Here in Northern Minnesota, U.S. Steel owns and operates Minntac and Keewatin Taconite. They also own a minority stake in Hibbing Taconite, which will be changing management next year. The health of this company will have a big impact on the Mesabi Iron Range. Can the company adjust to the new realities of the steel business, or is it too late?

In the weeks that followed U.S. Steel’s August earnings announcement, company stock fell 8.5 percent. This despite the good economy and high steel prices.

Meantime, I wonder whether U.S. Steel and ArcelorMittal’s hard line position with the Steelworkers is a desperate act to strategically weaken the union, or just the cold calculation of companies serving stockholders to the very end.

The big picture suggests it might be both. The “stockholders first” approach to corporate strategy is allowing small, aggressive competitors to pick the bones of stable giants like U.S. Steel. That’s why they’re driving a hard bargain with the workers. They feel they must.

All that means is that anything the union gives up will not come back. If the ruling philosophy is “stockholders first” then workers in all industries need to stand strong.

Importantly, the ore beneath the ground belongs to the people. Its value must be developed in new, innovative ways for industry to survive alongside fair labor practices and pay. We’ve mostly assumed that capitalism will take care of this. But it hasn’t. That’s something hurting all workers both near and far beyond our small world in Northern Minnesota.

And, though they’d be loathe to admit it, it hasn’t been good for U.S. Steel either.

A good economy is good for everyone. Otherwise it’s just a good scheme.

Aaron J. Brown is an author and college instructor from northern Minnesota’s Iron Range. He writes the blog MinnesotaBrown.com and hosts the Great Northern Radio Show on Northern Community Radio. A shorter version of this piece first appeared in the Sunday, Sept. 9, 2018 edition of the Hibbing Daily Tribune.


  1. Now your talkin… opps writin …thanks

  2. My, my. The ore under the ground belongs to the people? When did this take place? Oh, that’s right, when we abandoned private ownership, now I recall. Oops, sorry, wrong country, that was the USSR . And ‘a good economy is good for everyone’? Since when? There are always winners and losers when there’s competition. Eliminate competition and watch technological progress come to a screeching halt. If U.S. Steel can’t compete with the smaller operations, that’s the way the cookie crumbles. Some other company will rise to fill the void with better management and methods. Nothing wrong with that. Old dinosaurs die, and new ones are born. It’s competition, it’s evolution, and it’s a natural progression.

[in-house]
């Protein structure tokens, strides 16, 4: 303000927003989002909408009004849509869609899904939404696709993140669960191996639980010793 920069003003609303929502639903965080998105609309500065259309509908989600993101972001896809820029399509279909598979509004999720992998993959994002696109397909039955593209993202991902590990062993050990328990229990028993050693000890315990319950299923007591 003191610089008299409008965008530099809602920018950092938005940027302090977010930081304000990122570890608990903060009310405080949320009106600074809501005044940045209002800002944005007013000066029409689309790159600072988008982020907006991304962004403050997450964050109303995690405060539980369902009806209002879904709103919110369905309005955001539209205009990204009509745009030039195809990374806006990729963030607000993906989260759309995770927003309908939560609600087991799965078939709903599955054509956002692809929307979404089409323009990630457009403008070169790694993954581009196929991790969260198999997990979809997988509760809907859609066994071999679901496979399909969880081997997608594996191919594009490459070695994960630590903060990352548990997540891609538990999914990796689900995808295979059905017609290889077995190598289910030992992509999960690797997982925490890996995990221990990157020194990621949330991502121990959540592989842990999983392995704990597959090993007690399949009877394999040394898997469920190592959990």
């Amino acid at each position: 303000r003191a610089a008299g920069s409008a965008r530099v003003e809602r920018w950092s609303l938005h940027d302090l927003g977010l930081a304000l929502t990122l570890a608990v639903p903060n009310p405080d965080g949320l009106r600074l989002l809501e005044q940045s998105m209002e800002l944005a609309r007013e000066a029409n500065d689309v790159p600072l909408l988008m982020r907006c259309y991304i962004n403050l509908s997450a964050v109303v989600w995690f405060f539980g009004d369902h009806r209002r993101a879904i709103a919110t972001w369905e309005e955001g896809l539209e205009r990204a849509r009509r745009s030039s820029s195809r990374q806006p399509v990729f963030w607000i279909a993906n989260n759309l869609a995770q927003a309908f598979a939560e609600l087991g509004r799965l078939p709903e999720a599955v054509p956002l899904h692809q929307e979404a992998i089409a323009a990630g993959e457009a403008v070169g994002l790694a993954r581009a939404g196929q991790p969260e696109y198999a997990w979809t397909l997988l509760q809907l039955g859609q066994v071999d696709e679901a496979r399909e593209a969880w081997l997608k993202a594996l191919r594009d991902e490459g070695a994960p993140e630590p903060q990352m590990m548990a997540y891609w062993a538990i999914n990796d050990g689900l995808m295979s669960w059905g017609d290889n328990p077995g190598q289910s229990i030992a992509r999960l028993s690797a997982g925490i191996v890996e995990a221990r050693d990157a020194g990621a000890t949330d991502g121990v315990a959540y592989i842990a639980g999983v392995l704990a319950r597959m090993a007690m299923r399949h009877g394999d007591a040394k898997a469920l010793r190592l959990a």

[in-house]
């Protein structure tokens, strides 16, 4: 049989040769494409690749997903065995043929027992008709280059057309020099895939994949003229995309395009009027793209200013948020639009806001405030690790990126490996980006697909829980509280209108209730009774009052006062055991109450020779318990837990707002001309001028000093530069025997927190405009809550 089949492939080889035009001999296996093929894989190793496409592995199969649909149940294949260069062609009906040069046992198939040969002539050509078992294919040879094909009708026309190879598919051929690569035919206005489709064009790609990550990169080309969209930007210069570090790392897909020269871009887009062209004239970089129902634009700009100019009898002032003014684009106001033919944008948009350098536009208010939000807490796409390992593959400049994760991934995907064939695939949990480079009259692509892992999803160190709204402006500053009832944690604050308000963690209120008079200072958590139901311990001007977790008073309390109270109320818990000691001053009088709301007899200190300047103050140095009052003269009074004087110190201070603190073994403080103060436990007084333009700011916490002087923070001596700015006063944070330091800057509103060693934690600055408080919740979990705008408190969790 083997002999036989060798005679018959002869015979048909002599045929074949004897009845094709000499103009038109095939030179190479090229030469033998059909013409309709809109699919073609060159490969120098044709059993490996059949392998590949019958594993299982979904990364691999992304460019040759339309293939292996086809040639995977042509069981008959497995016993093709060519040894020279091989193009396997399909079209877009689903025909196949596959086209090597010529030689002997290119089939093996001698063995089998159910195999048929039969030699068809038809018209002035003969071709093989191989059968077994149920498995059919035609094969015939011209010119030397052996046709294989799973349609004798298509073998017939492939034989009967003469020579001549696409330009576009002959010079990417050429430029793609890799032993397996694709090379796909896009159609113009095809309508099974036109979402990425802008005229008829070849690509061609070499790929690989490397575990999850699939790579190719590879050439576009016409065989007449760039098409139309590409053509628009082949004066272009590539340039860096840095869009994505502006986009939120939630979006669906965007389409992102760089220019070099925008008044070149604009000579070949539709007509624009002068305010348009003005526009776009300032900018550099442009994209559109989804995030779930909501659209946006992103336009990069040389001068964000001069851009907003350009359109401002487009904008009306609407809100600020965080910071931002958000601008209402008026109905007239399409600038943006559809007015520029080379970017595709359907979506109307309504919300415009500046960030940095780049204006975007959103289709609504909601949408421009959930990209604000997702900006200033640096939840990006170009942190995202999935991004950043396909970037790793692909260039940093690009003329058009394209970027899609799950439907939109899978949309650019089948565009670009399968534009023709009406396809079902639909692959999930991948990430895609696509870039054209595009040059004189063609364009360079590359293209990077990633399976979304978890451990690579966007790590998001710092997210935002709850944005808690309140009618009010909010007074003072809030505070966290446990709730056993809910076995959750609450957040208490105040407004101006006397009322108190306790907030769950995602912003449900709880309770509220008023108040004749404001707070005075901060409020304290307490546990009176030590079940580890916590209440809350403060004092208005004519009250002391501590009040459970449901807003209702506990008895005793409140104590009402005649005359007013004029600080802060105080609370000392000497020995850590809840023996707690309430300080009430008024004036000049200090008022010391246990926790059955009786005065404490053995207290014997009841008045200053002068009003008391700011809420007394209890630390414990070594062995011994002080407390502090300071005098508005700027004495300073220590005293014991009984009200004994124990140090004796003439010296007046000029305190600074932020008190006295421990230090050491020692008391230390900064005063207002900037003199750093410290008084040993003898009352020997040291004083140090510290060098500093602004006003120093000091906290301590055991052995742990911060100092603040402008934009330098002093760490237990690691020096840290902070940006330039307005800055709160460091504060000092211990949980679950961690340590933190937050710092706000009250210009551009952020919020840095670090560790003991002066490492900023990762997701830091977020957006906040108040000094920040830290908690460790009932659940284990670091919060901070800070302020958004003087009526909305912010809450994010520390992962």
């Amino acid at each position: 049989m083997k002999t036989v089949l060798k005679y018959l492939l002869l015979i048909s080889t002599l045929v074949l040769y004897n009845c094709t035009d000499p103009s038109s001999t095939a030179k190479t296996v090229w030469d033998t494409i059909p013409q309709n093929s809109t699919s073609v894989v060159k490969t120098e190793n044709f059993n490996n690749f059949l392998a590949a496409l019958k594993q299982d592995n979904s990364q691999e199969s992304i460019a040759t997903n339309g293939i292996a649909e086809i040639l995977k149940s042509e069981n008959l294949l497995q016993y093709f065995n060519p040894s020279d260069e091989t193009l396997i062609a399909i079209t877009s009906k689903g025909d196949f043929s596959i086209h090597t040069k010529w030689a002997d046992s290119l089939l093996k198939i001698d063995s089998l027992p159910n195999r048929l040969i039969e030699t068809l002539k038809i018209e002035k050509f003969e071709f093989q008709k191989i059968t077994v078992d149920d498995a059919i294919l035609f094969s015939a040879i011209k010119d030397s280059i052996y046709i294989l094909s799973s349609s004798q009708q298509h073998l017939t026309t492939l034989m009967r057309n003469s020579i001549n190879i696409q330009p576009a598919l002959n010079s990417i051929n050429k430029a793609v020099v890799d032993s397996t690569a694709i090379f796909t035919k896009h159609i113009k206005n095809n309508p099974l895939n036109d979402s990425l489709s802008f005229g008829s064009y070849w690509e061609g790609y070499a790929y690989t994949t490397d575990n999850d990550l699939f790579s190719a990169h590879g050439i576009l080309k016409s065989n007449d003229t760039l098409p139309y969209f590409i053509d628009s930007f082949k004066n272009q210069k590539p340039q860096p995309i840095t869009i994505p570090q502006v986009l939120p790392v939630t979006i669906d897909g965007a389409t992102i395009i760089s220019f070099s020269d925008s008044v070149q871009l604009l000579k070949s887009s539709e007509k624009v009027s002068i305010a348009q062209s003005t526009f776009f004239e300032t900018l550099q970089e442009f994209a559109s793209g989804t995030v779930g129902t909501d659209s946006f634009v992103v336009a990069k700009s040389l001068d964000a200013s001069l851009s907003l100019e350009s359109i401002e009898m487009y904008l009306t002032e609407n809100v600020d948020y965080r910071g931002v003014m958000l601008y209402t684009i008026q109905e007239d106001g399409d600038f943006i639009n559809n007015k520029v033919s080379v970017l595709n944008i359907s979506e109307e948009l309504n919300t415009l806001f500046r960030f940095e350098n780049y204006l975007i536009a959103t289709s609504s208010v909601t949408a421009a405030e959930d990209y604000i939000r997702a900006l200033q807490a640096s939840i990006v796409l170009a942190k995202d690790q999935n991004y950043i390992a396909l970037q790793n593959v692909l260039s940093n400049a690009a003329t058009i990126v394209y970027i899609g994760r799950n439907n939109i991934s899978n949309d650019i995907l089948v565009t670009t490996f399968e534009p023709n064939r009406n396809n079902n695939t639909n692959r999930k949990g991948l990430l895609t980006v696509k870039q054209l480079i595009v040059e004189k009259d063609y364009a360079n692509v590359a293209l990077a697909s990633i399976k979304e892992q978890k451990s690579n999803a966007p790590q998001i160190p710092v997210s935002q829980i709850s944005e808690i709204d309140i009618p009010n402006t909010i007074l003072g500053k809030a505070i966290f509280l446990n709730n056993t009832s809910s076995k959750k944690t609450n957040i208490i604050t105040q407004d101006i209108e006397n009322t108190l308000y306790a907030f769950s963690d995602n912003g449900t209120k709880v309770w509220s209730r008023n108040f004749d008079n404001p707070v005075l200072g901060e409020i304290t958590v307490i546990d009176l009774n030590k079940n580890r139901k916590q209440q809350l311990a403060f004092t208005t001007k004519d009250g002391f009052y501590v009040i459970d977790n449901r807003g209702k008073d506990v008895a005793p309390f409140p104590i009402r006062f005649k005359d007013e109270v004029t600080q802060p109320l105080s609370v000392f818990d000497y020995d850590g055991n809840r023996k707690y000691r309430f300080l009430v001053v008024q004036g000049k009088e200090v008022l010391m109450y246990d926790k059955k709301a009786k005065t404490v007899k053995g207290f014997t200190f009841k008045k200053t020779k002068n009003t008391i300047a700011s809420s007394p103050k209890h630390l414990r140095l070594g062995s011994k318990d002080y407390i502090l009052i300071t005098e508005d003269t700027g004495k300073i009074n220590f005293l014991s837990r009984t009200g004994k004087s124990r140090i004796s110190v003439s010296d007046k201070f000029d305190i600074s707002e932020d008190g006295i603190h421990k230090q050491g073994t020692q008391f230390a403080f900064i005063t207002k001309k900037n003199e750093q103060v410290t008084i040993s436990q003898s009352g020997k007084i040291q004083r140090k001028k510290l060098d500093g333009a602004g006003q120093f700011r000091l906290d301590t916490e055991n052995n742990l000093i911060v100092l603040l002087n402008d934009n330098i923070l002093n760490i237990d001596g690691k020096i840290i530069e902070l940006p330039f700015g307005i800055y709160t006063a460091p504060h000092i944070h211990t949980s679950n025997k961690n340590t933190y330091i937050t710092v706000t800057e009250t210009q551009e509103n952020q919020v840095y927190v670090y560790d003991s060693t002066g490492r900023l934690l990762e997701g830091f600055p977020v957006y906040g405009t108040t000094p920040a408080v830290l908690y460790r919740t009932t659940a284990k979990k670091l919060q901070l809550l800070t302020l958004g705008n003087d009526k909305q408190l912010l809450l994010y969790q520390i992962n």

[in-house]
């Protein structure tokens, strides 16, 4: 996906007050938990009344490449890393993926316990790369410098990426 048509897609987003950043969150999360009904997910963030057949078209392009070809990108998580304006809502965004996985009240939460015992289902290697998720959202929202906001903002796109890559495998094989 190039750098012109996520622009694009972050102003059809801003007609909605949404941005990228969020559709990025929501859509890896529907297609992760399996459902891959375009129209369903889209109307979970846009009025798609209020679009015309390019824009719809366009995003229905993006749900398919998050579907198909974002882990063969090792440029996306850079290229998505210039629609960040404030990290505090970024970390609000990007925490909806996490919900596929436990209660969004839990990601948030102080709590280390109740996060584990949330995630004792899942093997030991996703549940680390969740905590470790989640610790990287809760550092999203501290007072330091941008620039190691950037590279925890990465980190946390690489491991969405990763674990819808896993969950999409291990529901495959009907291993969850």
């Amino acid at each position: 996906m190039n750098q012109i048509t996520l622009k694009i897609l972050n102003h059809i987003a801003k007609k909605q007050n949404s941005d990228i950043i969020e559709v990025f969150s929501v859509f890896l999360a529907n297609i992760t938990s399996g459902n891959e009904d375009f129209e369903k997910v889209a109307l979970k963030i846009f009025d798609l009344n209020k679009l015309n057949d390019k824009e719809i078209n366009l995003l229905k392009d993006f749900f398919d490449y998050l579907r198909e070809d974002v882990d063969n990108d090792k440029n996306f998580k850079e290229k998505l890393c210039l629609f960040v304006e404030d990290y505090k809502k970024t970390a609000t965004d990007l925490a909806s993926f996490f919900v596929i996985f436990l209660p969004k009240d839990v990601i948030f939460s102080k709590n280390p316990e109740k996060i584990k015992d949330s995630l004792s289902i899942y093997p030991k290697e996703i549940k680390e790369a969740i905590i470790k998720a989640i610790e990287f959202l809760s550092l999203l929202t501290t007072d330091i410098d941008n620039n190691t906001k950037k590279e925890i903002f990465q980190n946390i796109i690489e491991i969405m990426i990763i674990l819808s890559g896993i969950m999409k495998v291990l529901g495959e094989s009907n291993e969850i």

• The notion that the ore belongs to the people is more than 100 years old. That’s the fundamental basis of mining leases, permits to mine, mining taxation and things like the Permanent School Trust fund. It was bellowed from the pulpit by Hibbing Mayor Victor Power in 1913. He was a Republican.

      • The taxation of private property and minerals, yes that’s a fact. The ore belongs to the people, no. That’s straight up communism any way you look at it, even if Vic Power and the Finns out at Mesaba Park bellowed it. It’s like saying everyone owns all the private property. It’s just not the case, and it was never intended to be so by the founders. Private ownership is the cornerstone of English law and American constitutional law. The great debate has always been whether you have the right to tell me what I can or can’t do with my privately-owned property. The left says, yes, we can, the right says nobody has that right but the owner. It’s the reason mining is becoming almost non-existent domestically and why we import most of our natural resource commodities from foreign countries. “The people” don’t want it to take place in their backyard, but they regard it as ok if Australia rapes the outback, ships the ore to China where air/ground pollution is not an issue, and then sells the final product to us “people”. We’re not helping ourselves or the world this way, any way you look at it.

  3. Obviously, not all technological progress is driven by competition. Often substantial government investment is required to bring new technology to a place where it’s economically feasibly to exploit financially. Think space travel. Hundreds of billions of dollars invested by the government has, after many decades, finally brought us to a point where private entrepreneurs are willing to gamble on making a profit on it. Think cell phones and GPS. It wasn’t private industry that put the first satellites up there. In the end, what technological progress requires is a lot of smart people getting paid to think hard about it. They can be paid by the government, or they can be paid by private business. Just so they’re paid.

  4. so you say if us steel doe not keep up in the future on buying electric arc furnaces for gary in . they would go out of bussiness

    • Perhaps not out of business, but they would continue to lose market share to other steel companies and continue to shrink, as they have for the past several decades. Like I say, it’s a tough situation for them because of their enormous sunk costs in blast furnaces.